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Living & Growing: The power of symbols

In an era when emojis can form a complete sentence, symbols are more powerful than ever.

By Patricia Turner Custard

“Nothing but a symbol? People die for symbols. People have hope because of symbols. They’re not just lines. They’re histories, cultures, traditions, given shape.”

― Roshani Chokshi

In an era when emojis can form a complete sentence, symbols are more powerful than ever. I wear a necklace from which hangs a Star of David, a symbol of Judaism. I wear this not to necessarily signal to the world that I am a Jew, but to remind me of the the mitzvots, commandments, my faith expects of me. The necklace is a physical reminder for me of all that I believe, something to touch to ground me throughout the day.

The hexagram that came to be called the Star of David, Magen David in Hebrew, was used as a decorative motif in antiquity by many different faiths. The symbol became a representation of the Jewish community and Judaism in the late 1800s. By the early 1900s it was seen on uniforms of Jewish athletic teams and athletes. In 1948, a flag bearing two blue stripes and a blue Star of David on a white background was adopted as the official flag of the new country of Israel.

Many people are most familiar with the Star of David from its use by the Nazis during World War II. Beginning in 1939, the symbol on a yellow background was used to identify Jews. Jews throughout the Nazi controlled areas of Europe were required to wear the yellow Star of David with many, if not all, later forced into work or concentration camps where they were killed. Six million Jews were murdered in this Holocaust.

Recently, the Yellow Star of David has been seen again, this time used by people to signify their perceived victimhood due to their opinions during a global pandemic. The use of this very specific symbol should be disturbing to all people of conscious, but it is particularly disturbing to members of the Jewish community. 1939 may seem like ancient history, but in reality it is just a few generations ago. Many, many Jews, including your Alaskan Jewish friends and neighbors, count family members — grandparents, aunts, uncles, cousins – as either Holocaust survivors or victims. Generational trauma, trauma that gets passed down from those who directly experience an incident to subsequent generations, has been extensively studied in the children and grandchildren of Holocaust survivors. The trauma experienced by our grandparents has been passed down to us; it is literally forged into our DNA. That is why opening the internet or the daily newspaper in the fall of 2021 and seeing the Yellow Star in current use caused pain and anguish to the Jewish community, 82 years after its initial horrible use. The Yellow Star is not a tribute to Jews, it is a horrid, painful reminder of genocide that should be seen only in the pages of history books or in museums dedicated to remembering, and never forgetting, the Holocaust.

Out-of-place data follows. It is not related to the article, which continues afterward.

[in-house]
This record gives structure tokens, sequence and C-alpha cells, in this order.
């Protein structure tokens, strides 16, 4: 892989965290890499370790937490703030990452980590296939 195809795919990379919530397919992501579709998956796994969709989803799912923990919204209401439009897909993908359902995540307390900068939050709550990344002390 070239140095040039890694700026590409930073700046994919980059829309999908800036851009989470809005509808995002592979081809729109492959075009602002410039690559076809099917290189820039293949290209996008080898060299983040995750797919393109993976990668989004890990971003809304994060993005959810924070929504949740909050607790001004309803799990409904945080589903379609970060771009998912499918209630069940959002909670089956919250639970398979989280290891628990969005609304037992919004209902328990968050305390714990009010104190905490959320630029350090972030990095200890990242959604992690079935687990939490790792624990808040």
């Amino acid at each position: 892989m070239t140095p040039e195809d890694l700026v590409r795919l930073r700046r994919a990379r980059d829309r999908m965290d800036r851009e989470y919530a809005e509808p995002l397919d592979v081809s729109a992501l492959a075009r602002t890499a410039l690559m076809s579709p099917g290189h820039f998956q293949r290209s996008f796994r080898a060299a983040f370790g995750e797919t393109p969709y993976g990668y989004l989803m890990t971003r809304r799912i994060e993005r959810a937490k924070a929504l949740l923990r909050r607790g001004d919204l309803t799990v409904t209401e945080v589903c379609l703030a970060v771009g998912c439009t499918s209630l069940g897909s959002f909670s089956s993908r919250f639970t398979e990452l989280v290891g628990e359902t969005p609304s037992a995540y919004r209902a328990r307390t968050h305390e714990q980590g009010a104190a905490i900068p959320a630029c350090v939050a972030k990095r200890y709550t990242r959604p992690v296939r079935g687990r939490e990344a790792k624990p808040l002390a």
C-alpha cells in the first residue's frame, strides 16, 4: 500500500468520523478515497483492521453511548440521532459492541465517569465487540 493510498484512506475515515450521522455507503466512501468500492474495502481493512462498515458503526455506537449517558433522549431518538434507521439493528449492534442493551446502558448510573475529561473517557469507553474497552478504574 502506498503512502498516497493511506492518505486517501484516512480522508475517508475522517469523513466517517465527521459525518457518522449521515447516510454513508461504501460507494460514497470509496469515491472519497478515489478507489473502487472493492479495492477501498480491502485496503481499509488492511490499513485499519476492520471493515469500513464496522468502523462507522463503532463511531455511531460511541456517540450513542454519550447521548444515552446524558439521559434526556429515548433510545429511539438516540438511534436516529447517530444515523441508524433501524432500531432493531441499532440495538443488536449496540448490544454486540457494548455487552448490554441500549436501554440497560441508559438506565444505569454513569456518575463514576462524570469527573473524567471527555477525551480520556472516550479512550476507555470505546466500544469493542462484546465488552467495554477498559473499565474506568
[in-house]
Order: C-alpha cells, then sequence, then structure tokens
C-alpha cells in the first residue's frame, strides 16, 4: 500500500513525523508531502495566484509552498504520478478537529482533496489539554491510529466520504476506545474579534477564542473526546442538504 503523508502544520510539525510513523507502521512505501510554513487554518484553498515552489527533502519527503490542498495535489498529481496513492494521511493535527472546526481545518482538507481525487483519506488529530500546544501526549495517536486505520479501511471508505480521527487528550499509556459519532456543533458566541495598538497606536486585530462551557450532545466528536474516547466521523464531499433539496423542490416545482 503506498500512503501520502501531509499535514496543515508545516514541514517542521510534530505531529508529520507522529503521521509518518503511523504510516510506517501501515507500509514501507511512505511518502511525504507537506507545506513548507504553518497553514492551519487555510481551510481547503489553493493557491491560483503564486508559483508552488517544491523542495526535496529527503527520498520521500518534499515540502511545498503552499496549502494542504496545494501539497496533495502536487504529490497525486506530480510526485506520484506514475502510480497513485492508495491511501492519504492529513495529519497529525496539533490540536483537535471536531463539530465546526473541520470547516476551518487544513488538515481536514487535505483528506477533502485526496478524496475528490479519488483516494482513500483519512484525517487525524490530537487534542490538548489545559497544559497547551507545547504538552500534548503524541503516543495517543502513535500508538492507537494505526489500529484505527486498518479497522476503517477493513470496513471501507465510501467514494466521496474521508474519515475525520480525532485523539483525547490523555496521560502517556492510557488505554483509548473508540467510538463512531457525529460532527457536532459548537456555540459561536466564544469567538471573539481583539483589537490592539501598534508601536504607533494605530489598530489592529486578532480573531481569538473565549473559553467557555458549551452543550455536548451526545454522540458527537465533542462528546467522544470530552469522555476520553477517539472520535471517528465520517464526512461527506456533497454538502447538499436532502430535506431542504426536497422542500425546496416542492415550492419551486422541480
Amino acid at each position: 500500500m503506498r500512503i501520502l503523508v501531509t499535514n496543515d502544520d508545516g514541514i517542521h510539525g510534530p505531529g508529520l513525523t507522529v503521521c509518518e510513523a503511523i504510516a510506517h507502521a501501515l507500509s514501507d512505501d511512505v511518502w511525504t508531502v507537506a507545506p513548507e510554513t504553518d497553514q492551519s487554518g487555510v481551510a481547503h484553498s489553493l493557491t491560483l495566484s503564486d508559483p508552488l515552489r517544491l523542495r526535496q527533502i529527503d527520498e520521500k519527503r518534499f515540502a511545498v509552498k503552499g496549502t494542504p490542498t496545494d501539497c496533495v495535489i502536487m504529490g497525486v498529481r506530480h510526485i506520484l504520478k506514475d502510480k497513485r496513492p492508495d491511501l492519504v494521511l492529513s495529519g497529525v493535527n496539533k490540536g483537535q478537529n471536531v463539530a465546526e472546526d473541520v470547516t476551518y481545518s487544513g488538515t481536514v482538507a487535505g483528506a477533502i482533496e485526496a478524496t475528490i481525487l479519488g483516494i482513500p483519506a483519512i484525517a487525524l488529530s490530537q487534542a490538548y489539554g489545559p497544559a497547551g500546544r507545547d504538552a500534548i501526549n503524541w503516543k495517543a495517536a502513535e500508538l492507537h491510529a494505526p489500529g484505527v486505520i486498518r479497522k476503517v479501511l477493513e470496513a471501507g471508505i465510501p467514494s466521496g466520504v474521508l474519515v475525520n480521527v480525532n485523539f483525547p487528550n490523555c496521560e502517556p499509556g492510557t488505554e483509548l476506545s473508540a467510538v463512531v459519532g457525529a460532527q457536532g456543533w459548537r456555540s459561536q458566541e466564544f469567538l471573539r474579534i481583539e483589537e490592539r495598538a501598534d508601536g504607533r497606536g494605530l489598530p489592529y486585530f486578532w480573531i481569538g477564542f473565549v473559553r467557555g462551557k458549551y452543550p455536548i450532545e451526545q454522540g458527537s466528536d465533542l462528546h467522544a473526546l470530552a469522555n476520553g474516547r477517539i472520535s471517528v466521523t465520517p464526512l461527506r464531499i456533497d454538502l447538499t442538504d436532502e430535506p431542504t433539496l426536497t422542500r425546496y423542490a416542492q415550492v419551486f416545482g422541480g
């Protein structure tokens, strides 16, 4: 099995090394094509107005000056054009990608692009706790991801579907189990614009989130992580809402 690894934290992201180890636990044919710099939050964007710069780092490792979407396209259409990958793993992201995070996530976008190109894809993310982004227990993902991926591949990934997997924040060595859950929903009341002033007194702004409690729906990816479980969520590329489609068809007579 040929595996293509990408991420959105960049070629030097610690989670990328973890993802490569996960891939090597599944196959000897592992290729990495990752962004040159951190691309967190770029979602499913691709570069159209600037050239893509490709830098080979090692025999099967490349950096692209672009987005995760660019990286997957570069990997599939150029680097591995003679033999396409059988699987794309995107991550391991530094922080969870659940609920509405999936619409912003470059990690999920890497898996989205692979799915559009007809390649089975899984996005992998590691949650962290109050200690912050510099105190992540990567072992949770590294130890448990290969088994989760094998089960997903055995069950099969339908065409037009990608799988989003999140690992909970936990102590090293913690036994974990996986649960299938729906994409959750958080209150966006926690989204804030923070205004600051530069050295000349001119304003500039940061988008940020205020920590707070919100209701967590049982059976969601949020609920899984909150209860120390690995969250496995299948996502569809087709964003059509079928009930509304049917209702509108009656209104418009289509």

I wear a necklace from which hangs the Star of David to connect me with my Judaism. To remind me of the mitzvah of Tikkun olam, to work in repairing the world. To remind me of simcha, the joyous attitude towards life that Judaism seeks to instill. To remind me of tzedakah, of giving to charity as well as supporting social justice. The Star of David for me is a powerful symbol of all that is good. And that is the only way it should ever be used.

• Patricia Turner Custard, Congregation Sukkat Shalom board member. ”Living & Growing” is a weekly column written by different authors and submitted by local clergy and spiritual leaders. It appears every Friday on the Juneau Empire’s Faith page.

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Living & Growing: The power of symbols

In an era when emojis can form a complete sentence, symbols are more powerful than ever.